Christmas Tree Cataract Symptoms, Cause, Diagnosis, Treatment

Christmas Tree Cataract Symptoms, Cause, Diagnosis, Treatment

Christmas tree cataracts are a very uncommon age-related alteration caused by the increased catabolism of denatured proteins associated with membranes.  Amino acids and peptides build up in the reticular meshwork’s lumen, with cysteine being concentrated to the point of crystallization to produce needles that give the eye the interesting look of a Christmas tree. 

CTC is an extremely distinctive kind of cataract. In contrast to other types of cataracts, such as posterior subcapsular cataracts and complicated cataracts, in which some discoloration of the crystalline lens is present, this type of cataract displays a stunning array of colors that shimmers and shines much like a lit Christmas tree.

Christmas Tree Cataract Symptoms

In the early stages of a cataract, it is unlikely to observe any symptoms. Years may pass before a patient notices any symptoms of a cataract.

The first symptom that the patient may notice is vision that is foggy or blurry, particularly while driving at night or doing other activities at night. A cloudy vision provides the impression of fog or haze. Another early symptom is the appearance of dull, washed-out, or yellow-hued colors.

As cataract develops, it is not uncommon for a person to experience sensitivity to light, often known as photophobia. As a result, both all sources of illumination seem more intense, which results in visual discomfort or headaches.

Patients with bilateral cataracts experience uneven progression of the disease. In extreme cases, this causes a person to see visual ghosting or experience double vision in one eye.

Christmas Tree Cataract Causes

Christmas tree cataracts are a very uncommon age-related alteration caused by the increased catabolism of denatured proteins associated with membranes. Individuals aged 60 to 70 are frequently found with this illness.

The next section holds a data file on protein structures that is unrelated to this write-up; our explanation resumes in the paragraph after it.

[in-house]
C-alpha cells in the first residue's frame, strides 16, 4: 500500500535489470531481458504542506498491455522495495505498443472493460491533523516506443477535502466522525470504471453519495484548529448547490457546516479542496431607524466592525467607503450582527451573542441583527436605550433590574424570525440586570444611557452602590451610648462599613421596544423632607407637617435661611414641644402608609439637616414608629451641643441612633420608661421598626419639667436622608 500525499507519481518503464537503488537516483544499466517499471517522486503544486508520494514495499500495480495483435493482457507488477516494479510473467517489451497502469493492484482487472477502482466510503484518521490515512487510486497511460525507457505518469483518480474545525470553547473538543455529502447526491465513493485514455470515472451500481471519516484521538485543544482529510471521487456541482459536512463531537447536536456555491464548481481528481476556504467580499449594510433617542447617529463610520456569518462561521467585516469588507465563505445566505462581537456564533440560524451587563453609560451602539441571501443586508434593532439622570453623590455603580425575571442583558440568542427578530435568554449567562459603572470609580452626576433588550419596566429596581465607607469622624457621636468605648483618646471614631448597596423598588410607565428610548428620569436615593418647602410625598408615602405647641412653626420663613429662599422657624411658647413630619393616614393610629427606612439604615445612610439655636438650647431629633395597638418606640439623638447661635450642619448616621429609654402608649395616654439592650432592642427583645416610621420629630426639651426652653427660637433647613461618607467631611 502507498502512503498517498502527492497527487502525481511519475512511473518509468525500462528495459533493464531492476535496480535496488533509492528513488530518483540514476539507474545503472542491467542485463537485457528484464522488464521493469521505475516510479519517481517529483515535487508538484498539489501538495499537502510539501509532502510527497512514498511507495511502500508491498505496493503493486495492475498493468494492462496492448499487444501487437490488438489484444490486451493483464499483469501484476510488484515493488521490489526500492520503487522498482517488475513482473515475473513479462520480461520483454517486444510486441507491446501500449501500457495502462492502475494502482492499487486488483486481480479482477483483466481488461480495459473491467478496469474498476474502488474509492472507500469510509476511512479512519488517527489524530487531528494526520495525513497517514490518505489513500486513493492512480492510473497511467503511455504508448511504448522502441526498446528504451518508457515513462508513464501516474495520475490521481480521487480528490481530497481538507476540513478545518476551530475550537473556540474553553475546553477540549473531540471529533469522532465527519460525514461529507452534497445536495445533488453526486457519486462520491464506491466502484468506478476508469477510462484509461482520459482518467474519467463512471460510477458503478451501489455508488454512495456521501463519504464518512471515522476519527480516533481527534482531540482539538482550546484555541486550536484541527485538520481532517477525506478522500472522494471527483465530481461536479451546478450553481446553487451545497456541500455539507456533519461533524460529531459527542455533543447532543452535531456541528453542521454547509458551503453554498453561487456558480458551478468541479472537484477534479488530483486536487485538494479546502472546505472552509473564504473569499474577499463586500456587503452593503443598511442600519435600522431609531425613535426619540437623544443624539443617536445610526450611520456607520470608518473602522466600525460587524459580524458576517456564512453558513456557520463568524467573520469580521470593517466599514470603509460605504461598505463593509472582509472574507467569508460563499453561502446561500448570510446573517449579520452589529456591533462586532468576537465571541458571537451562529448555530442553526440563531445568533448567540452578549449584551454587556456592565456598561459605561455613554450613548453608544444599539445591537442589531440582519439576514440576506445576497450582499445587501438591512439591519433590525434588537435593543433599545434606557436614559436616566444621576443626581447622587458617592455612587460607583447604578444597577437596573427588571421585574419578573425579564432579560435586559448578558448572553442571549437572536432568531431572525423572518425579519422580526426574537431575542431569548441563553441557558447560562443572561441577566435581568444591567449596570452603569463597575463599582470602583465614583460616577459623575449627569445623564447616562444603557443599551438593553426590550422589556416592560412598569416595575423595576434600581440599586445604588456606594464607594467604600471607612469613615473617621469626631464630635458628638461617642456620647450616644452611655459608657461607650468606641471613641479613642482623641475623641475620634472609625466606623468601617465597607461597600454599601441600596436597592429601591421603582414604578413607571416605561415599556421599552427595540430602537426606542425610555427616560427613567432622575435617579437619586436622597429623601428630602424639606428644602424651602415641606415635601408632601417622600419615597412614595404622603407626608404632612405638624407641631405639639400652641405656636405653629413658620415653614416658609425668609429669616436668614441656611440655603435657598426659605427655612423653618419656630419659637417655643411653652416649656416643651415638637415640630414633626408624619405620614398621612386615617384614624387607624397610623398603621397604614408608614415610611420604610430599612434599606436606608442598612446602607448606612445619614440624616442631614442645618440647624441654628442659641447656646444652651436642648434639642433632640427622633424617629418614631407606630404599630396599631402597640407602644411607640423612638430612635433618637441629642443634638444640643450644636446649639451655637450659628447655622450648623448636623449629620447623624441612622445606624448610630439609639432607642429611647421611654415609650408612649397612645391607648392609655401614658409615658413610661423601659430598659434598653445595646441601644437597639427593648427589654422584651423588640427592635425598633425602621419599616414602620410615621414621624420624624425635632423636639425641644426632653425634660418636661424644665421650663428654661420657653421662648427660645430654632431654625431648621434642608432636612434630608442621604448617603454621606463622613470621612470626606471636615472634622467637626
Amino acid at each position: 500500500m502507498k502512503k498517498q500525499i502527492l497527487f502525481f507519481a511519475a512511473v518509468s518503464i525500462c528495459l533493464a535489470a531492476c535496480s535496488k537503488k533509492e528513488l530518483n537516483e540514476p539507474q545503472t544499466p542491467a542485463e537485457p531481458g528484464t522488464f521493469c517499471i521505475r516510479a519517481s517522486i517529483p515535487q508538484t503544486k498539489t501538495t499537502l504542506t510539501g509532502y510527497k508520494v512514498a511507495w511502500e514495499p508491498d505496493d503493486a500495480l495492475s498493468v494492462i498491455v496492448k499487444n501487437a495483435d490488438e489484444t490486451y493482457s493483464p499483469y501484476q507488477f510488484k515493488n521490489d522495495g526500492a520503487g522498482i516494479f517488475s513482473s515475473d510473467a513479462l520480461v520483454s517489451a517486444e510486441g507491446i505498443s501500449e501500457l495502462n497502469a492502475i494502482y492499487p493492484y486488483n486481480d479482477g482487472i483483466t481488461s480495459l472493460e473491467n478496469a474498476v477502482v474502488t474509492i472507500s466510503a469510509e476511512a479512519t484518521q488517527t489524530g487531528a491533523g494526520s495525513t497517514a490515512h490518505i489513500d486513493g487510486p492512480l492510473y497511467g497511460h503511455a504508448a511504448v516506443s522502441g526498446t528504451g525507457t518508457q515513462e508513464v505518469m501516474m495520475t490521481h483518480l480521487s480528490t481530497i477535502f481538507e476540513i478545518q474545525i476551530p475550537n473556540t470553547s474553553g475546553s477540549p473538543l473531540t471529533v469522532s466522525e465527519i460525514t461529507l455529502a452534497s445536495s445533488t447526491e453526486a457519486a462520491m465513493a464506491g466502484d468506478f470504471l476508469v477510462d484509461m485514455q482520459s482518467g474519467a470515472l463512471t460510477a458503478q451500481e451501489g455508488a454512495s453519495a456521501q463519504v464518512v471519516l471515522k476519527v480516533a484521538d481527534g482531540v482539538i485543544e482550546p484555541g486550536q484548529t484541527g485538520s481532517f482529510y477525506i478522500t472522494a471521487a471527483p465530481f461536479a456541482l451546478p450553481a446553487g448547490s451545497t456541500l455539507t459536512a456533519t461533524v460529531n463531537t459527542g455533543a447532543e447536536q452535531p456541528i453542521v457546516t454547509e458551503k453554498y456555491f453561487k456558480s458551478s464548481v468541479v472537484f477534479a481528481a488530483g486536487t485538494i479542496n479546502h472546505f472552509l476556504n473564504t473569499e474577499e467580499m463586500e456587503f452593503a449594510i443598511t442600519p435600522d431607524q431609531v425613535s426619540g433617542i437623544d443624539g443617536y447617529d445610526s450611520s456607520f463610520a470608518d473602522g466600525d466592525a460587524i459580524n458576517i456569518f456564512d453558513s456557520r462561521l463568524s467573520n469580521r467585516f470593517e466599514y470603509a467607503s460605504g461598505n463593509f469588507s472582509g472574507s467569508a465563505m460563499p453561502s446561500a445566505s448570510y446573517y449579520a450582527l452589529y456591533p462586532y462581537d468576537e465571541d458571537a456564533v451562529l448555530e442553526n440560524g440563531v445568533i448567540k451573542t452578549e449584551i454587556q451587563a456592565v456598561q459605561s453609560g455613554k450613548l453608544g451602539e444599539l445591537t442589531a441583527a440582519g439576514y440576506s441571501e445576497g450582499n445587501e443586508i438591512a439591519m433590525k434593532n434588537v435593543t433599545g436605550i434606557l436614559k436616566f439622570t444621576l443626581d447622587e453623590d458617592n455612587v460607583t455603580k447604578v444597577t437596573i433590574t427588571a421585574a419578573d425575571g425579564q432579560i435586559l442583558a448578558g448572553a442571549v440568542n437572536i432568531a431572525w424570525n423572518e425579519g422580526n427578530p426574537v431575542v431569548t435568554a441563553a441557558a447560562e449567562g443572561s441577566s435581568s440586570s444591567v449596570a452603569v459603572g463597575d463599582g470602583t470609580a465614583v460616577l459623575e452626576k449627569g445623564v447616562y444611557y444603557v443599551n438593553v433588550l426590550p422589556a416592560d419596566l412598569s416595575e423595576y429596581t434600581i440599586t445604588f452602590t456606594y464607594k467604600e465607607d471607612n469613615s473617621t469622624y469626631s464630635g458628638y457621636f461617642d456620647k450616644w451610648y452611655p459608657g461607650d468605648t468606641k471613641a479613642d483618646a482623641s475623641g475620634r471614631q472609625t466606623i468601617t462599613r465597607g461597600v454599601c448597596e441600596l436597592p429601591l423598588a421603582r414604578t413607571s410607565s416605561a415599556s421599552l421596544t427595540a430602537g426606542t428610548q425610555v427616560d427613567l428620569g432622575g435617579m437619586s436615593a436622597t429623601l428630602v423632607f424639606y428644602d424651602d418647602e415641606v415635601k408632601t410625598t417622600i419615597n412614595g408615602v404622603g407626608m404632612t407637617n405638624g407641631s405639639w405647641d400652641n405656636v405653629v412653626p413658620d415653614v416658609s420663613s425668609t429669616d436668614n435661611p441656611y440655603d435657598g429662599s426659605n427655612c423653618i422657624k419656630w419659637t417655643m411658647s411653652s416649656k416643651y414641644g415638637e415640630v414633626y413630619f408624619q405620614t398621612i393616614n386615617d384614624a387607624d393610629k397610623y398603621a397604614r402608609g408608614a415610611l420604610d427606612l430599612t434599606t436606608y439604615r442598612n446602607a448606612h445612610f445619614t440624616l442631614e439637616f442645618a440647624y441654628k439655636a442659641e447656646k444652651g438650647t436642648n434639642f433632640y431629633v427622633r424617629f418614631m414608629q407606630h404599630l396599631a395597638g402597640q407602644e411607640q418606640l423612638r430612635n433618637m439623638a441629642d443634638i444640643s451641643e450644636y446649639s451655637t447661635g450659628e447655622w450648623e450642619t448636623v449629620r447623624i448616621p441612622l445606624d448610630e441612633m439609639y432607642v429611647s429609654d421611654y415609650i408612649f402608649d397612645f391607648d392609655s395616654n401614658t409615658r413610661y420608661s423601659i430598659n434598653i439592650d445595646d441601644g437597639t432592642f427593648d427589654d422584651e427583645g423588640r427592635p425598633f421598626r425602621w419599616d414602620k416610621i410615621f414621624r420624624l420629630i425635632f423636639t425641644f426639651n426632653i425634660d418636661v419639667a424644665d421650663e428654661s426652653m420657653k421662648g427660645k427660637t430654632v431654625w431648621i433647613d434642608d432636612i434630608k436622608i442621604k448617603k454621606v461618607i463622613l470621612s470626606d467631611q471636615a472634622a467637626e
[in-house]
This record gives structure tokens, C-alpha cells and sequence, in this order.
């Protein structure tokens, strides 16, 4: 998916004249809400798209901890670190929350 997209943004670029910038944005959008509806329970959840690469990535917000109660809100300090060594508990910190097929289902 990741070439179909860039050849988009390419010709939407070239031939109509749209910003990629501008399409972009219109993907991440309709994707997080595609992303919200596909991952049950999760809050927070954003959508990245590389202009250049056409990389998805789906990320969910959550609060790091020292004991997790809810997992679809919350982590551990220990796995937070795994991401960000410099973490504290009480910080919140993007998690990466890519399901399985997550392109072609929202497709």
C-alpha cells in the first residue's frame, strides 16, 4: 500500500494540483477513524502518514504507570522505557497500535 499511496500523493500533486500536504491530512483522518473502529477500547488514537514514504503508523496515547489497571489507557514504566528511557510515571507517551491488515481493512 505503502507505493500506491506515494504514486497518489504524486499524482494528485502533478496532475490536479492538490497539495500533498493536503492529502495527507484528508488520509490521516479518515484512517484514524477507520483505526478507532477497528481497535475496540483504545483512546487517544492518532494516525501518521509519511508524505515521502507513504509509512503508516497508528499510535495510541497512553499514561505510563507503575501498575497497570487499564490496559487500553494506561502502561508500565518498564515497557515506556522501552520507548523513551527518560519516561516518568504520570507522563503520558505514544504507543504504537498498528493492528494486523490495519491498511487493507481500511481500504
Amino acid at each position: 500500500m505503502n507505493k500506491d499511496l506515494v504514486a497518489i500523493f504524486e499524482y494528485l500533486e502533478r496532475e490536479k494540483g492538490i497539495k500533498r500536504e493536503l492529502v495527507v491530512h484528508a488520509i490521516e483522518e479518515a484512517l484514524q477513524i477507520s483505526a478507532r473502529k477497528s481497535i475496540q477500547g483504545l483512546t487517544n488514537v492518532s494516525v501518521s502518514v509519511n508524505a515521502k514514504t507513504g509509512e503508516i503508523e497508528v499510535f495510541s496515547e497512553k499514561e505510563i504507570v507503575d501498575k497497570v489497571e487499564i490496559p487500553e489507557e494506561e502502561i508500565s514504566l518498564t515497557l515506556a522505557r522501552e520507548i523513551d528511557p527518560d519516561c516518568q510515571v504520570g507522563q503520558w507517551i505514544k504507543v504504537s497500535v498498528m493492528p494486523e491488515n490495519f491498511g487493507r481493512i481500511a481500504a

Myotonic dystrophy is sometimes considered a factor in the development of this type of cataract. Myotonic dystrophy is one of several types of muscular dystrophy. It also impacts some organs. The medical word “myotonia,” refers to the inability of a person’s muscles to relax. It is a progressive degenerative disorder. As the illness worsens, the muscles get smaller and weaker.

Myotonic dystrophy can lead to an early start of cataracts, which has a visible impact on eye health. Christmas tree cataracts are caused by myotonic dystrophy in certain people, however, the condition appears to occur at random in the vast majority of cases.

Christmas Tree Cataract Diagnosis

Nearly all people with DM1 will develop Christmas tree cataracts, however, only 16.7% of those affected are diagnosed with DM1.  In other words, the majority of CTC (Christmas Tree Cataracts) are arbitrary, yet they happen to a lot of people who have DM.

Cardiovascular dysrhythmia, gastrointestinal complaints, a higher risk of malignancy, primary hypogonadism, insulin resistance, elevated cholesterol and hypertriglyceridemia, abnormal liver function tests, and baldness are further signs and symptoms of DM.

 The discovery of a CTC can expedite the treatment and diagnosis of diabetes mellitus, a complex systemic disease with ocular signs.

Christmas Tree Cataract Treatment

When visual symptoms make it difficult to carry out daily tasks or when the patient wants better vision to enhance their quality of life, cataract surgery is advised. This varies based on the particular requirements of every patient.

Like other cataracts, CTC (Christmas Tree Cataracts) can be removed. The most popular methods for treating cataracts are:

  1. Traditional Cataract Surgery:  A micro-blade is first used to cut a hole into the cornea. After that, an ultrasonic probe in the shape of a pen is put into the incision and ultrasonic waves are used to break up the cataract. After that, a suction device employing ultrasonic technology is used to take out the lens. 
  2. Laser Cataract Removal: Utilizing a femtosecond laser, a microscopic incision is made in the cornea. The lens of the eye is then extracted from its protective capsule. An anterior capsulotomy is a term that describes this procedure. The cataract is finally broken up into smaller pieces using the laser, and these pieces are then removed using the ultrasound-assisted pen-shaped probe.

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